*Richard Tripp obtained from his father (Peleg) his own homestead farm, which appears to have been at the west end of Narrow Avenue (the Dartmouth boundary used to run south from Sawdy Pond) and his father’s former homestead farm located between Sawdy and Poganset/Devol’s Pond. Both of these properties were later sold by Richard Tripp to Philip Taber. My overall impression from reading this description is that while the beginning and end points of this route match or at least approximate the modern route, the omission of Aaron Davis and Benjamin Davis (who owned the land on the east side of Sodom Road from the Weatherlow farm area north almost to the Narrow Avenue intersection) from the list of landowners, leads me to believe that in these olden times this segment of Sodom Road was more to the west. Also note Henry Worth’s observation that until well into the 1800s the farms in the area between and to the south of the ponds could only be accessed through private ways. Perhaps the route “laid out” in this record was never completed.


Page 85                1707

Gooseberry Neck

Description: A way through the “plumb hills” [i.e. beach plum?] to William Almy’s land on Gooseberry Neck.


Page 87

Sodom Road (north)

Desription: A way connecting the way to Richard Tripp’s [Narrow Ave] to the way from Stony Brook to George Lawton’s [Rt 177 west of Sodom Road intersection], through the land of Joseph Mosher, James Mosher, Jonathan Devil (Devol) and his son Benjamin Devol. Way to be of 4 rods width with gates and bars.


Page 89

Rt 177 (west) plus part of Old County Rd?

Description: A way from Stony Brook to the Nokachuck River, beginning at the SW corner of James Sisson’s land “that runs up towards Cranbury Neck” [Brownell’s Corner area?} through land of George Lawton, George Cadman, Abiel M(—), deceased, mentions the “Little Bridge.”

Comments: Stony Brook is, perhaps, the brook connecting Sawdy and South Watuppa Ponds.

It is consistent with several other records that describe the Country Road/Queen’s Highway as the “way from Acushnet {River] to Sisson’s” to consider that in its early days that road extended no further west than the Head of Westport. The segment of road in this record provides a connection from the Head to Bulgarmarsh Road in Tiverton.

The advisability of such a connection to facilitate east/west travel must have become manifest, as the other options were limited. To consider the options from north to south, if someone wanted to travel from Fall River (from the Braga Bridge area, for example) to New Bedford, the most common route until the 1800s would be to travel east down Bedford Street (hence its name) to its end, then north via Wilson Road passing by the north end of North Watuppa Pond, then south on Blossom Road to Old Bedford Road, then east through Hixville then southeast through Smith Mills to Route 6/Kempton Street (there was very little worth visiting in the north end of New Bedford in those days).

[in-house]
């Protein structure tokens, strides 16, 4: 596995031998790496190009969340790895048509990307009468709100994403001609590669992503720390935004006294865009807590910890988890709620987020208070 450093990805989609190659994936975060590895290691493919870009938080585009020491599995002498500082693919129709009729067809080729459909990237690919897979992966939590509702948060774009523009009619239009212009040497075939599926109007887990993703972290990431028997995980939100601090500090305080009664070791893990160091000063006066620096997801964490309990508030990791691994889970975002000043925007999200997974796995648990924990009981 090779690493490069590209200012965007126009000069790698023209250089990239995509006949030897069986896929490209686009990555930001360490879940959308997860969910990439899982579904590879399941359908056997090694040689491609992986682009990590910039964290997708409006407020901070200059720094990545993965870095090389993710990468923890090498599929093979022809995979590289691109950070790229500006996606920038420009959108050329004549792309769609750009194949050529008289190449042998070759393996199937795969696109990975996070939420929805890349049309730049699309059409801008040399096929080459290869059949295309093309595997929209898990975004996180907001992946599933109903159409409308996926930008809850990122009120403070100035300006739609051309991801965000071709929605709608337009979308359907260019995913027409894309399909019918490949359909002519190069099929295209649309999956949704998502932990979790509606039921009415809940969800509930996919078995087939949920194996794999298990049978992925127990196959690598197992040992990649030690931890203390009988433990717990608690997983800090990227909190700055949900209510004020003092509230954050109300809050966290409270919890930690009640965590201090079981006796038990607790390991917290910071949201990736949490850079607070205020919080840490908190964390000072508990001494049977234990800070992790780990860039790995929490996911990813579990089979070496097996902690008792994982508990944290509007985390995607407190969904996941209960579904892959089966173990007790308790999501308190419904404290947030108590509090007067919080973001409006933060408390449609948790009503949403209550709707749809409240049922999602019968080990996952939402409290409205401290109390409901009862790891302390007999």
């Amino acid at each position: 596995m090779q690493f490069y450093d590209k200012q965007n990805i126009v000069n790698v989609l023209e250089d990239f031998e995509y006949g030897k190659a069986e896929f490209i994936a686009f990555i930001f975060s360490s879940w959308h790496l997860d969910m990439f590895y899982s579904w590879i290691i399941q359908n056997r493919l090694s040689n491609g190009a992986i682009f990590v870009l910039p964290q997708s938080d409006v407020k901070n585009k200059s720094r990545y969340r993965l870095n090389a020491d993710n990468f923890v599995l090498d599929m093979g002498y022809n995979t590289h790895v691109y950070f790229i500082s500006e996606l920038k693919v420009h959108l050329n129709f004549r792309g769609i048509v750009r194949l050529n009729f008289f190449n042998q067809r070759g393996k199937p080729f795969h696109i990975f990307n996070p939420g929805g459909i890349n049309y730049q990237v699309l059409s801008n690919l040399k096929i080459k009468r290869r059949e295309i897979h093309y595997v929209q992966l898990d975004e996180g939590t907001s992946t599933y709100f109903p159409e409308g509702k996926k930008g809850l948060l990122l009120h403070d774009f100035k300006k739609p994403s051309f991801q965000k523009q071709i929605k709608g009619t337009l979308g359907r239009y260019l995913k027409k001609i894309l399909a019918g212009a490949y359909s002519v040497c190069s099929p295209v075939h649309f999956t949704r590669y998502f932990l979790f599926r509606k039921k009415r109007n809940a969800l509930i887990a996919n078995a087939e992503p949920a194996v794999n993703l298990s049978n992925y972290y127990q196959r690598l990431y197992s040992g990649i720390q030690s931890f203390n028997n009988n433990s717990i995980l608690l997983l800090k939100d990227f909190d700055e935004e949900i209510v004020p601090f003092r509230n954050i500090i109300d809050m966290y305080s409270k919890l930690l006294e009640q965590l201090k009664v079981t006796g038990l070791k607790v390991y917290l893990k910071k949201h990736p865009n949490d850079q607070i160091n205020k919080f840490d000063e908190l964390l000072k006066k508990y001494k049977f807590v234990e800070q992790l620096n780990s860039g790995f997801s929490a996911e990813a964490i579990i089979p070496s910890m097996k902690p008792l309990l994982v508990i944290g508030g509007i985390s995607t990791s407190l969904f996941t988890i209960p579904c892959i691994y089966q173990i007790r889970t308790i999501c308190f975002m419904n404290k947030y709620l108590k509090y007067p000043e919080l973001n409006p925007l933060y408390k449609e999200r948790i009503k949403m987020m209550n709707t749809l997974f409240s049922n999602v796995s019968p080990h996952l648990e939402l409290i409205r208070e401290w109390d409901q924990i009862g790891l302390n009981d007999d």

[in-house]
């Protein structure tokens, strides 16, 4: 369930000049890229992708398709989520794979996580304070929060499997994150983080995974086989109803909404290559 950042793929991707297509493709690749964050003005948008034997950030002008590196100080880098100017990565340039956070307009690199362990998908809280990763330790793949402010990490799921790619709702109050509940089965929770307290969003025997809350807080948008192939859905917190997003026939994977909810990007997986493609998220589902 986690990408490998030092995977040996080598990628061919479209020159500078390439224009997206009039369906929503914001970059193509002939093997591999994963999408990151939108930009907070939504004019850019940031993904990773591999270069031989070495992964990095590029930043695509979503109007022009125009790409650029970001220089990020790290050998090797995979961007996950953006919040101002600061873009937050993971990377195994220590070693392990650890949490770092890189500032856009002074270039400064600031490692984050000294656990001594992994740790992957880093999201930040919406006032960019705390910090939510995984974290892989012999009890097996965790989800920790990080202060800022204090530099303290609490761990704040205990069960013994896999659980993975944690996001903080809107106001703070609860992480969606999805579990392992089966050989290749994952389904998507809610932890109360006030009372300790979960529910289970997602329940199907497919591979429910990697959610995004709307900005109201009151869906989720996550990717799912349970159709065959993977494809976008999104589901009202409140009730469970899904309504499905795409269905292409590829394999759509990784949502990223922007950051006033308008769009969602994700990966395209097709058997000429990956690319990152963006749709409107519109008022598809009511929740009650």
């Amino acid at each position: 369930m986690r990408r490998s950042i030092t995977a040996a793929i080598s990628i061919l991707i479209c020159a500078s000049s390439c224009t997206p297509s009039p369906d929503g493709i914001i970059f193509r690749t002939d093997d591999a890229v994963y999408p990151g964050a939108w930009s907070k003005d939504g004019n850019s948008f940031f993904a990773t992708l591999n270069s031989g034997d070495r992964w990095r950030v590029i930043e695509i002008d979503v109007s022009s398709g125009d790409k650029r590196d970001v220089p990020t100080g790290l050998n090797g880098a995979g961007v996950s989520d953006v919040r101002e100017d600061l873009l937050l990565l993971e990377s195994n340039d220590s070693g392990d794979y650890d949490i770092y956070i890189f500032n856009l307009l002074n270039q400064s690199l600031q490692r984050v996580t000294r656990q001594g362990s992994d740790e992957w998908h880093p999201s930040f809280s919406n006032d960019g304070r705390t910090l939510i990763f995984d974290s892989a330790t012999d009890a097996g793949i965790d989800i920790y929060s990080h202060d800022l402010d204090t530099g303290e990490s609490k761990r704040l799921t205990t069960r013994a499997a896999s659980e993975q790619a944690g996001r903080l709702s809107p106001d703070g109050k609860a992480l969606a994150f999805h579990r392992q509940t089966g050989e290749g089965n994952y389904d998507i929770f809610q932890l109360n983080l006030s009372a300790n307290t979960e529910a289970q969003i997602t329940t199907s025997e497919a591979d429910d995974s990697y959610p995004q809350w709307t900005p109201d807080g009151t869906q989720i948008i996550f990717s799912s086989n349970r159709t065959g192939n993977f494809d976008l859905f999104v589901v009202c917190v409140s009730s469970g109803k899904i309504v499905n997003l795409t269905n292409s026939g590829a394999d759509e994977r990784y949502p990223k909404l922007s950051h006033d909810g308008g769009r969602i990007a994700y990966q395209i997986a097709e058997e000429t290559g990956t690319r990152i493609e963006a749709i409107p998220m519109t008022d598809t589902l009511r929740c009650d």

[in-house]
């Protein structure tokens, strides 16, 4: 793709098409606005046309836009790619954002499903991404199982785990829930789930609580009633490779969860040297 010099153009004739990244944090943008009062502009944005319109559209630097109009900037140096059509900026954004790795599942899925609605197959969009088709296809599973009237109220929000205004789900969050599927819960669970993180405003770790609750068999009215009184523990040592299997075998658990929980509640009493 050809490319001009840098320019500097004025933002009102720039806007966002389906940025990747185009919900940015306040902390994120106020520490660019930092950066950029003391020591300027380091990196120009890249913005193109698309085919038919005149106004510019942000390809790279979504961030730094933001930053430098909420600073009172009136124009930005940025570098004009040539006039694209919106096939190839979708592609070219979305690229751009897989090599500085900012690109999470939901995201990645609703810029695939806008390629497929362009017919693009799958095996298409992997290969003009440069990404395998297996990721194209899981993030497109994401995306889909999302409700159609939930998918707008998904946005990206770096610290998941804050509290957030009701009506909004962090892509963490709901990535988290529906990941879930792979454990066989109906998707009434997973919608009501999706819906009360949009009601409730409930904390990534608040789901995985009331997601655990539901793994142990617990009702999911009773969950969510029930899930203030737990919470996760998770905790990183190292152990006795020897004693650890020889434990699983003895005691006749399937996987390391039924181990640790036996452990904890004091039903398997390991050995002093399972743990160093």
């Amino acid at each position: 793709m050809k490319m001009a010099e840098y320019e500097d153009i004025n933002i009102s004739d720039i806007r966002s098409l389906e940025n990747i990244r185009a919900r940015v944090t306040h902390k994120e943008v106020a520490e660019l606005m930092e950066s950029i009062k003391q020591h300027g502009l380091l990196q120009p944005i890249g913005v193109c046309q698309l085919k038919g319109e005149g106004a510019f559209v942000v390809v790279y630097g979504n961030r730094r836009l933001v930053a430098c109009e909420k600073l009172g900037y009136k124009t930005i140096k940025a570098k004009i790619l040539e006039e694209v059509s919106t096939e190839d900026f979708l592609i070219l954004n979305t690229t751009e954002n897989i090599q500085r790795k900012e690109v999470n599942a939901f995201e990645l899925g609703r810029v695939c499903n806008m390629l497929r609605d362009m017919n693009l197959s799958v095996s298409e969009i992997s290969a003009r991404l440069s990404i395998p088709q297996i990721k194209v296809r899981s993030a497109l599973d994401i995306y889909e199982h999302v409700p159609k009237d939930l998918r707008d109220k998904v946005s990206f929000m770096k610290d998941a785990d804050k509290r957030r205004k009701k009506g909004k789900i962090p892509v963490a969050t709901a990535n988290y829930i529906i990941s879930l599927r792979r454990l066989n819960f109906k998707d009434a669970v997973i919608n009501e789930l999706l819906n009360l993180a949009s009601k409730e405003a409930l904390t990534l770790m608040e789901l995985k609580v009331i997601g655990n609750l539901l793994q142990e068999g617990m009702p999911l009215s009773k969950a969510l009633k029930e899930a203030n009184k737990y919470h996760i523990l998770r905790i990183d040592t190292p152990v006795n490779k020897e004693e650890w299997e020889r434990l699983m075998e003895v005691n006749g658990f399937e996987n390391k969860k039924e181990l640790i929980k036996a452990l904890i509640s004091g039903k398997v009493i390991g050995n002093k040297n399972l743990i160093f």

Until the first causeway was built ca1800, the Narrows was impassable except on foot (by “Indian bridge” across the shallows) or on horseback, travel by wagon was out of the question. Before 1800, the pond was referred to as a singular entity (Watuppa) instead of being divided into North Watuppa and South Watuppa, and this designation represented the true state of affairs.

So our Fall River traveler’s other available option was to travel south through Tiverton past the Stone Bridge area to Bulgarmarsh Road then east to the Head of Westport and on to New Bedford.

Newport travelers headed for New Bedford had the choice of crossing either at Howland’s Ferry (Stone Bridge) then traveling south on Main Road to Bulgarmarsh Road , and then east to the Head, or crossing at Taggart’s Ferry from Sachuest Point to Taylor’s Lane in Little Compton, thence on through the Commons to Adamsville.


Page 108              1743

Gifford Road (south)

Description: A way of 4 rods width from George Lawton’s mill lot to the Country Road to the west of Noquechuck Bridge, total length 92 rods.

This indicates that, contrary to the story passed down by Gladys Gifford Kirby, John Gifford did not leave the south end of Gifford Road uncompleted, instead it was already completed, or at least laid out, a decade before John Gifford was born.


Page 115              1751

Sodom Road (north)

Re-survey of a 40 foot open way from Jonathan Taber’s homestead [SW corner of Narrow Ave and Sodom Roads?] to the Country Road by George Lawton’s [intersection of Rt 177 and Sodom Road], through land of Joseph Mosher, Robert Mosher, passing near John Davil’s crib [corn crib], near George Wood’s dwelling house [area of 315 Sodom Road], and near George Lawton’s crib.


Page 116              1753

Old County Road (east) and Old Westport Road

Description: From Noquechuck Bridge eastward past the land of Robert Gifford and Mary Hix [both south side of Old County between the east landing and Pine Hill Road], past the Mile Swamp [Landers or Deerfield Swamps?]  past the land of Matthew Wing [former Landers property, north side of Old Westport Road], past land of William Gifford [Old Westport Road in area of UMD], past land of John Lapham until the way enters the way from the sawmill to Maxfield’s [Chase Road?]